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Cancer. 1999 Jul 1;86(1):22-30.

Cellular immunotherapy for patients with metastatic colorectal carcinoma using lymph node lymphocytes localized in vivo by radiolabeled monoclonal antibody.

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  • 1The Arthur G. James Cancer Hospital and Research Institute/The Ohio State University Comprehensive Cancer Center, Columbus, USA.



The authors showed previously that radiolabeled monoclonal antibody (MoAb) and a hand-held, gamma-detecting probe can be used to localize tumor-reactive lymph nodes in vivo. The authors examined the feasibility, safety, and biologic effects of cellular immunotherapy using autologous cells expanded from these lymph nodes in patients with metastatic colorectal carcinoma.


Tumor-reactive lymph nodes containing radiolabeled MoAb were localized and excised from 32 patients with metastatic, unresectable colorectal carcinoma at laparotomy. Lymph nodes were dissociated, and cells were cultured ex vivo for 10-14 days. Patients received a single infusion of autologous, expanded cells with no systemic interleukin (IL)-2.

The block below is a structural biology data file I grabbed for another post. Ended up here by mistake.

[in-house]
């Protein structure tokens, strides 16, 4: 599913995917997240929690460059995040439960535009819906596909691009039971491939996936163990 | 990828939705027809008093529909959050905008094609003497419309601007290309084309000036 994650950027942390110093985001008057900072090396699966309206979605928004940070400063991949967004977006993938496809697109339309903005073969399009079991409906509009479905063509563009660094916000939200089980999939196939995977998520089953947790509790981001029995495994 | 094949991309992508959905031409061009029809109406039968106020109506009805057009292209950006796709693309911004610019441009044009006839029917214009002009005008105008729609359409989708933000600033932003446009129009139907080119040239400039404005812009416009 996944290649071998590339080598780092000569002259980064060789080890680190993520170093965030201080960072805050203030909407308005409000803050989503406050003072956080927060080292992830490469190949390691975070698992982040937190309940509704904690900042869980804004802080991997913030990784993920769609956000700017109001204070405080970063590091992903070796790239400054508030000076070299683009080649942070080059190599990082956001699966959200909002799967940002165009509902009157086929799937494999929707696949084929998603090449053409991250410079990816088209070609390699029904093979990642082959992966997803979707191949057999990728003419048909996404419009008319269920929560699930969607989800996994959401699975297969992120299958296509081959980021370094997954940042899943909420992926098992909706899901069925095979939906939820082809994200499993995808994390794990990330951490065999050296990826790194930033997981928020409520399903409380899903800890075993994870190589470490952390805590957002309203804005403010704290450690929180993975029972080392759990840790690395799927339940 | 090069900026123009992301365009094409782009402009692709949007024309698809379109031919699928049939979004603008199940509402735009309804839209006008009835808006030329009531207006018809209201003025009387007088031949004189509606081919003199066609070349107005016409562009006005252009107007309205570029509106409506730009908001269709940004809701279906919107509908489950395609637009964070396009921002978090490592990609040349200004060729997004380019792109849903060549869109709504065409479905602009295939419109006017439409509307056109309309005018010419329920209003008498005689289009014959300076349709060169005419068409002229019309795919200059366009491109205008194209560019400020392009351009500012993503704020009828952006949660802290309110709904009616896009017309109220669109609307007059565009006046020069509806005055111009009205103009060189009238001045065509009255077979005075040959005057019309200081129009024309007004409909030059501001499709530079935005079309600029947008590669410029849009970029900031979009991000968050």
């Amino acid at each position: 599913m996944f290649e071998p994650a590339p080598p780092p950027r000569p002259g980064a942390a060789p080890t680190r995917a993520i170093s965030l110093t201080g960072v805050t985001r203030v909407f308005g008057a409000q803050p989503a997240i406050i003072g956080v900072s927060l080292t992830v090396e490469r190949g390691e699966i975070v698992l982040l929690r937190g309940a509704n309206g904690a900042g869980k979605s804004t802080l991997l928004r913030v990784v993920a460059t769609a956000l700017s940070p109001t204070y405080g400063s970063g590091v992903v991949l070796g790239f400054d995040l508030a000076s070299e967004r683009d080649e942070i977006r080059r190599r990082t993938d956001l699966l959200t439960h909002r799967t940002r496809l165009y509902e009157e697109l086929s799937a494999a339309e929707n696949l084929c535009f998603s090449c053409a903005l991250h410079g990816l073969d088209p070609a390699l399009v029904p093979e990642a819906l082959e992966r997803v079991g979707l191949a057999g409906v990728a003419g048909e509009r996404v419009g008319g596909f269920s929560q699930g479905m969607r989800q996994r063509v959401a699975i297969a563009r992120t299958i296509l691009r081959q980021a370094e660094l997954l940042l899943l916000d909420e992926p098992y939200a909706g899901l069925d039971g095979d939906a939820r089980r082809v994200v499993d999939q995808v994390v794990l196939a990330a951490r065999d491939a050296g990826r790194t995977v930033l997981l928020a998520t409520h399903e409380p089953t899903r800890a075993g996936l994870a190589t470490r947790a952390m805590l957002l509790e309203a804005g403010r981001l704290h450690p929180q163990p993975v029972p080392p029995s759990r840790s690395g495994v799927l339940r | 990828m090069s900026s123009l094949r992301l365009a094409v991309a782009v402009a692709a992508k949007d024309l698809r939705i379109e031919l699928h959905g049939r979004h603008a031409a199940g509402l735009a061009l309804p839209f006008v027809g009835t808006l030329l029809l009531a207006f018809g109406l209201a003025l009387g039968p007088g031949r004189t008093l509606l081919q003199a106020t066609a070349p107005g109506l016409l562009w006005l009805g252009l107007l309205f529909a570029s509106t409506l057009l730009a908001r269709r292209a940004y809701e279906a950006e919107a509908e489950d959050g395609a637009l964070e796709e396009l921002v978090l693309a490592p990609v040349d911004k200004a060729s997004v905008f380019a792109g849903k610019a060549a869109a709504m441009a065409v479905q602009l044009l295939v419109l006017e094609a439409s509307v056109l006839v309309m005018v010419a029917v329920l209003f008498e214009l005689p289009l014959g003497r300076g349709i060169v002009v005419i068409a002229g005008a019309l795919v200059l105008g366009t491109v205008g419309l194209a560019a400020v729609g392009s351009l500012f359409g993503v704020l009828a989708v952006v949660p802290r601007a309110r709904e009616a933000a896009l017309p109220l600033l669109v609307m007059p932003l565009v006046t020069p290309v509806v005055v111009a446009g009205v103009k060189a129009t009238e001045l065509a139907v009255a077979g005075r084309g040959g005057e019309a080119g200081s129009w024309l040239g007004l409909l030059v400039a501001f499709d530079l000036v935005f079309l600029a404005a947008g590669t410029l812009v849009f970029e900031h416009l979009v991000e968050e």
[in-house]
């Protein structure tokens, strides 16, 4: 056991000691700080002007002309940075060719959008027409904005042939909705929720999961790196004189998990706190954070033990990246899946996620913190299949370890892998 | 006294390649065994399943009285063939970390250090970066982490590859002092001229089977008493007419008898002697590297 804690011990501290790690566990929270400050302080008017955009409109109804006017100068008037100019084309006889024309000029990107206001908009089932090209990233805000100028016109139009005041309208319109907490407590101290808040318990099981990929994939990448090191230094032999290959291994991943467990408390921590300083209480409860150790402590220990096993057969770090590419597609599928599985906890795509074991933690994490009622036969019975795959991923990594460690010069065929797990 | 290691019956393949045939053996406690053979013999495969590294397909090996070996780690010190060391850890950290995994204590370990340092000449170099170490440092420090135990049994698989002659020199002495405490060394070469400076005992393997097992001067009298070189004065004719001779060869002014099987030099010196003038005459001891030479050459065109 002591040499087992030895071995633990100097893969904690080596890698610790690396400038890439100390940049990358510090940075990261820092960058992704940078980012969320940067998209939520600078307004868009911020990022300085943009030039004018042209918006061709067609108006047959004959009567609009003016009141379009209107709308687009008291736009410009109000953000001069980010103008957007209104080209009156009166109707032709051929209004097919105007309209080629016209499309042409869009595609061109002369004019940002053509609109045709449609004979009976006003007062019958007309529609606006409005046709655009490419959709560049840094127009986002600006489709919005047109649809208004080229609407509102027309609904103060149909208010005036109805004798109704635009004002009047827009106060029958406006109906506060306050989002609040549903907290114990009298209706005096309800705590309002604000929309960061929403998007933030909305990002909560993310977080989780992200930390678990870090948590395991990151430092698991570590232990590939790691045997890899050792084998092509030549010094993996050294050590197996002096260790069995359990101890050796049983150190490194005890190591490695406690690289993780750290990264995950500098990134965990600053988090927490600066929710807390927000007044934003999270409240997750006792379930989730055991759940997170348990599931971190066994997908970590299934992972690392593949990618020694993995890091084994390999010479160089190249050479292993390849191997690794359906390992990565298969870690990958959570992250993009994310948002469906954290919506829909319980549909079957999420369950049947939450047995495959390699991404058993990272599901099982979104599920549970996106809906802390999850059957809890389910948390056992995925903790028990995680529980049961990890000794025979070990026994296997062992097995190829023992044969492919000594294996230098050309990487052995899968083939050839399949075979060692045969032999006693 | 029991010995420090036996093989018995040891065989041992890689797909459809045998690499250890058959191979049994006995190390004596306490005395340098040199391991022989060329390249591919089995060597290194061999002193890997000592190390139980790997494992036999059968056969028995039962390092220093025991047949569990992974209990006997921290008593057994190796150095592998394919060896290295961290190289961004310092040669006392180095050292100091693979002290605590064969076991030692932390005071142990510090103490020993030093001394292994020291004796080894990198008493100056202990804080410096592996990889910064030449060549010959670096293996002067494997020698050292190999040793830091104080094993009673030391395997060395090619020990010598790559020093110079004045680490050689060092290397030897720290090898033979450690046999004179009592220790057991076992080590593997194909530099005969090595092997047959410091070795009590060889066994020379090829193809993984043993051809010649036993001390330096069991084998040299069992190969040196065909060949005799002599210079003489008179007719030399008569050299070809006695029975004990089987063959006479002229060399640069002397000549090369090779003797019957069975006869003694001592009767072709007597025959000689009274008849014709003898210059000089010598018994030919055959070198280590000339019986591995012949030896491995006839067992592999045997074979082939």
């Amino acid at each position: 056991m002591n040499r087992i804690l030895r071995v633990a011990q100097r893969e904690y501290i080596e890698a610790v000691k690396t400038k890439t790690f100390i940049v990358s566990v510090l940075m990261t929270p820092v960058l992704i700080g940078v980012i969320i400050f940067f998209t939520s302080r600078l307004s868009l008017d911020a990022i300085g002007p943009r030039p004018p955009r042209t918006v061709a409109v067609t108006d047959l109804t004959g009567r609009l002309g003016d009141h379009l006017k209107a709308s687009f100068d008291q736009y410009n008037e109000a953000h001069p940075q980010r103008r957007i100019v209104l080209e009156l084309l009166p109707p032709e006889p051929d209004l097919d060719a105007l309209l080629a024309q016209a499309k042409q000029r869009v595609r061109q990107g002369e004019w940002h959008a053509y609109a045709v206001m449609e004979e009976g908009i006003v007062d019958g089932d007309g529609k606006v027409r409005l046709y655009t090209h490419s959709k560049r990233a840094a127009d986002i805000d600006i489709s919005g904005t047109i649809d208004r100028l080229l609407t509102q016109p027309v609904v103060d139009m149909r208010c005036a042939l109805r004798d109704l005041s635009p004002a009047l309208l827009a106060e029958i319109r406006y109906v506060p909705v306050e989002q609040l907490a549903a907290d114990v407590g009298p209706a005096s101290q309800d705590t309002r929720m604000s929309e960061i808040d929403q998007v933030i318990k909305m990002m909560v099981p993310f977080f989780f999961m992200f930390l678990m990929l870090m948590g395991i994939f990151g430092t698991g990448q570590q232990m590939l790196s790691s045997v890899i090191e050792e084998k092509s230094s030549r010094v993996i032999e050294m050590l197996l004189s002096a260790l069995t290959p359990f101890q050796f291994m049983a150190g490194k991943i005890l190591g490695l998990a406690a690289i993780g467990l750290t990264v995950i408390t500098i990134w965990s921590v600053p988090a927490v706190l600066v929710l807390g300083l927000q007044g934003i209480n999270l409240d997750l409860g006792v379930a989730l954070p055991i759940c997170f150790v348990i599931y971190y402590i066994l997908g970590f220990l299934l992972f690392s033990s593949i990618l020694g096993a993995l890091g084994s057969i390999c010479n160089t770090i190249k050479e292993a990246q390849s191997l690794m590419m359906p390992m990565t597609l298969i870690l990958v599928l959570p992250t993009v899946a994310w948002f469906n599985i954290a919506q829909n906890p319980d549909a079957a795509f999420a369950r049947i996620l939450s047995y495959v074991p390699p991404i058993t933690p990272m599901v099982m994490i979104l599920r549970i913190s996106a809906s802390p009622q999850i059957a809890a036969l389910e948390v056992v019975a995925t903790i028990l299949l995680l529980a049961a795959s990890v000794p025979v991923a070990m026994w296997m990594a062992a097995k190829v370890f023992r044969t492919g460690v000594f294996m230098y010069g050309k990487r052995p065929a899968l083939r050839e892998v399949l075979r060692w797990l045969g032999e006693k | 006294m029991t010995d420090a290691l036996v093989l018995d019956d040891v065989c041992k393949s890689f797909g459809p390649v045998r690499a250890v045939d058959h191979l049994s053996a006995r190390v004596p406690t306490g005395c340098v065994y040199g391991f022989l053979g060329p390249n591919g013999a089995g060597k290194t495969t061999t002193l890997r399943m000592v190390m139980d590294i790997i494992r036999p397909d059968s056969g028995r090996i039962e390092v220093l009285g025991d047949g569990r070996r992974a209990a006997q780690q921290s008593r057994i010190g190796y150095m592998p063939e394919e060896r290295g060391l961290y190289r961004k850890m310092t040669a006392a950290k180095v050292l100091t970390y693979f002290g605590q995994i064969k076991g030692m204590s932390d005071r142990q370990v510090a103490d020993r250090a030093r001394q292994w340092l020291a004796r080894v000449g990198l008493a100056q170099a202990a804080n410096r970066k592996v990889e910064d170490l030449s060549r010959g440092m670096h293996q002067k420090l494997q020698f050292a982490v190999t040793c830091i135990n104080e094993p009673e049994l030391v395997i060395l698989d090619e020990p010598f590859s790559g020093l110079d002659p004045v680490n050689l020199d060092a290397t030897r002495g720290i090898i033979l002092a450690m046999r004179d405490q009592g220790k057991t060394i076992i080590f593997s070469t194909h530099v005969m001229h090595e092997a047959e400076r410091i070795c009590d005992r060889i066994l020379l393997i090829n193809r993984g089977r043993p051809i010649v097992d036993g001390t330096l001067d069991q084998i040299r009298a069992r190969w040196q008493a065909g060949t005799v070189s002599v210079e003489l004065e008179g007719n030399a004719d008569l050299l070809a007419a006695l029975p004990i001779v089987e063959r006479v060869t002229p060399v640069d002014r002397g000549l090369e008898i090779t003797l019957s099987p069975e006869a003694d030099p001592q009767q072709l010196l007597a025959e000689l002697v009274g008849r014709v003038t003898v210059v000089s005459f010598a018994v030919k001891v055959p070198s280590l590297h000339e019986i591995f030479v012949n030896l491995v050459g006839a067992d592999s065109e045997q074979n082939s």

A mean of 1.6 x 10(10) expanded autologous lymph node cells were infused with toxicity limited to occasional fevers or chills. The cells infused predominately were activated CD3+ T-cells that expressed genes for IL-4, IL-5, interferon-gamma, and granulocyte-macrophage colony stimulating factor (GM-CSF) by using reverse transcriptase-polymerase chain reaction. Indium-111 labeled cells were observed to traffic initially to the lungs, bone marrow, liver, and spleen. One patient on study achieved a partial response (>80% reduction), and mixed or minor responses were noted in 4 other patients. The responding patient's cell characteristics were notable for high levels of GM-CSF and IL-4 secretion on restimulation with immobilized anti-CD3 in vitro, and biopsies of the tumor were characterized by macrophage infiltration. The median survival of the cell-treated group compared favorably with a similar group of patients who underwent radioimmunoguided surgery without cell treatment (12.5 months vs. 5.8 months)


The infusion of cells expanded from tumor-reactive lymph nodes localized with radiolabeled MoAb in vivo is reproducible and safe and has biologic activity, even in the absence of systemic IL-2 infusion. This approach represents a novel application of MoAb technology, in that MoAbs are used not to diagnose or treat disease directly but rather to identify lymph node cells with therapeutic potential.

[PubMed - indexed for MEDLINE]
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